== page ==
The operational impact on Walt Disney World is still unknown, aside from the aforementioned extreme weather. Nevertheless, local leaders are taking measures to prepare for the worst should Ian hit Central Florida, and are encouraging residents to stay home and take shelter.
The one thing Walt Disney World has done is remove hotel availability from the online booking engine for September 29, 2022. This often happens in advance of a storm with a high probability of making landfall in Florida. Usually, Disney will make these rooms available for Floridians who are ordered to evacuate from the coast.
Thus far, Walt Disney World has not issued any closures, warnings, or operational updates. In a normal year, when a storm is approaching Florida, DisneyWorld.com will have a website banner that indicates how the parks & resorts will or will not be impacted, and whether the parks are operating normally or not.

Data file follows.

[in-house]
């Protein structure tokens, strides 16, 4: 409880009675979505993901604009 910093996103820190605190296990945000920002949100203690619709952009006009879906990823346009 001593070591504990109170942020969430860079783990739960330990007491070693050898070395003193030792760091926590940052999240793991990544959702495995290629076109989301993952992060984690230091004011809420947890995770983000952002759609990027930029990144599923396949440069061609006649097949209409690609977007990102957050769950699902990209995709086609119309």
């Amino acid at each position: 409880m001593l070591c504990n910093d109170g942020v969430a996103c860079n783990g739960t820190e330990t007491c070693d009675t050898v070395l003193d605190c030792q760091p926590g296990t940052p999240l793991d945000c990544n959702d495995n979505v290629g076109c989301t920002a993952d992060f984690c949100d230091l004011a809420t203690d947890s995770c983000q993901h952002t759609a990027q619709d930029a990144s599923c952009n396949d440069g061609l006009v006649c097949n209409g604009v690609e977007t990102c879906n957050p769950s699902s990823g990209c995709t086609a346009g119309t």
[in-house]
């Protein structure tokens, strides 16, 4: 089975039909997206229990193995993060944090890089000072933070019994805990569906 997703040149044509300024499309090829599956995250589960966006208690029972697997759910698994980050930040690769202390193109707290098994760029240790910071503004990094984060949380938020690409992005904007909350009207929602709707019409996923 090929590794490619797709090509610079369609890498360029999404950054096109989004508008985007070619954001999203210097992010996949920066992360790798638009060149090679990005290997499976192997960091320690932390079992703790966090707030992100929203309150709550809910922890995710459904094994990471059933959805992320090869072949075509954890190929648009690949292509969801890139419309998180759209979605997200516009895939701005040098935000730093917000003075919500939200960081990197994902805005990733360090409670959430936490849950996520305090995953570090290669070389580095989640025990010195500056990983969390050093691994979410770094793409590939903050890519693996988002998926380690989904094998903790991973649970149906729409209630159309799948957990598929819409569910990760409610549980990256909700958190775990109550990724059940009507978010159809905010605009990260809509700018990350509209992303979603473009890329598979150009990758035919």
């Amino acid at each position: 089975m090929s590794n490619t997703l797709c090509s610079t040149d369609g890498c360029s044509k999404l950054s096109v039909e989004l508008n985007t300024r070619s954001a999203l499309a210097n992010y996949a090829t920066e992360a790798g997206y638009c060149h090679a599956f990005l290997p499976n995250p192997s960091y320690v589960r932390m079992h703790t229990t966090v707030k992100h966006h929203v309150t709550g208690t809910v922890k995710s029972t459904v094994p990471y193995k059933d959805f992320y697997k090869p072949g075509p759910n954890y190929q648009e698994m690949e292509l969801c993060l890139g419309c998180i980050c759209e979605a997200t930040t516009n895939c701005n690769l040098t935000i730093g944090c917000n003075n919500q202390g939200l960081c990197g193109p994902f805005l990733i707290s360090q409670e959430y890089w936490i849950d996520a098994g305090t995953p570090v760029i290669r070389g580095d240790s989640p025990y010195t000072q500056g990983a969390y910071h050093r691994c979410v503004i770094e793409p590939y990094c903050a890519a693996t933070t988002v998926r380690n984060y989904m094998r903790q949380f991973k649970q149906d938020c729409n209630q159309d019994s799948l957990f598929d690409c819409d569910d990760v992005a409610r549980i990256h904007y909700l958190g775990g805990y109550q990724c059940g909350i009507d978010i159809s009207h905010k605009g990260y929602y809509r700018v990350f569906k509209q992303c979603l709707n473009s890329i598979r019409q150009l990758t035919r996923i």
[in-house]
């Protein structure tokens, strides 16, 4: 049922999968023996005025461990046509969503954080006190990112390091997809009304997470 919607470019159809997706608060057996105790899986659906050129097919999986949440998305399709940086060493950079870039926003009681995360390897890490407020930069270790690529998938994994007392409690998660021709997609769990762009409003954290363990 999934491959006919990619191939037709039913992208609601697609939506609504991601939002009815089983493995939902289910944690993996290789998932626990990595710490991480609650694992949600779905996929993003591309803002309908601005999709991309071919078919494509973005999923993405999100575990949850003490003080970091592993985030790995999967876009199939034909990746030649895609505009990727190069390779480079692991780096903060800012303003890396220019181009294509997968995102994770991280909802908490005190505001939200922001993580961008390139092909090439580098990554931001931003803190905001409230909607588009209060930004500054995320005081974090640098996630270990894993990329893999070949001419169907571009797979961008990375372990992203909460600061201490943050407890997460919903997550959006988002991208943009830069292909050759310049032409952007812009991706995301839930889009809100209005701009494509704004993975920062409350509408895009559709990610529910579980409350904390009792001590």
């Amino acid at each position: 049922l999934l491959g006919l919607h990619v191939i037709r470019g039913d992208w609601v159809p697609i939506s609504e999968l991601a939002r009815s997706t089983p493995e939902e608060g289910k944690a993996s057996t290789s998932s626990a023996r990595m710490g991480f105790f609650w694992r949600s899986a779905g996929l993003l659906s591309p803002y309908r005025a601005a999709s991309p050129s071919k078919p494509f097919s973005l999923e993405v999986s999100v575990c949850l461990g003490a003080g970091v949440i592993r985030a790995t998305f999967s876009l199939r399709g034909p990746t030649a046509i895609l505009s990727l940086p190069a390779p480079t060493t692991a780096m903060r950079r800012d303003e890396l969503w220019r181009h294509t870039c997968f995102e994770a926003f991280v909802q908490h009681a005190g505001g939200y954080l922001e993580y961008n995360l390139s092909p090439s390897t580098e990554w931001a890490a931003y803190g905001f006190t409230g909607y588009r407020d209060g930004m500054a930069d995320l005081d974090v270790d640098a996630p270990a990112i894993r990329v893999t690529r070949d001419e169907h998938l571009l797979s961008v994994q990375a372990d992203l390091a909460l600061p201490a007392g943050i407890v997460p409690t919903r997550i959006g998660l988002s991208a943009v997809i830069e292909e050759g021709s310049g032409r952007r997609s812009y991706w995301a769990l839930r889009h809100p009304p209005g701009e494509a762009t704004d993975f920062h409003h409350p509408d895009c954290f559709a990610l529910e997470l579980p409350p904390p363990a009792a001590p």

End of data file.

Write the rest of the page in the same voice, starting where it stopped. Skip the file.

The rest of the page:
Below is an example of what that looks like, from Hurricane Dorian:
Currently, Hurricane Ian is still a few days away from Walt Disney World, so the company might view it as slightly premature to post an operational update. However, we fully expect one later today or tomorrow as it appears this storm will impact Central Florida to some degree, and necessitate a relocation of guests from Fort Wilderness, at minimum. (That’s usually the very first thing to happen.)
Again, that’s not to say things could change, but spaghetti models currently forecast Hurricane Ian both intensifying and tracking to the east on a path that potentially puts landfall near the middle of the state. Regardless, you’ll want to keep tabs on Hurricane Ian if you have plans of being at Walt Disney World this week.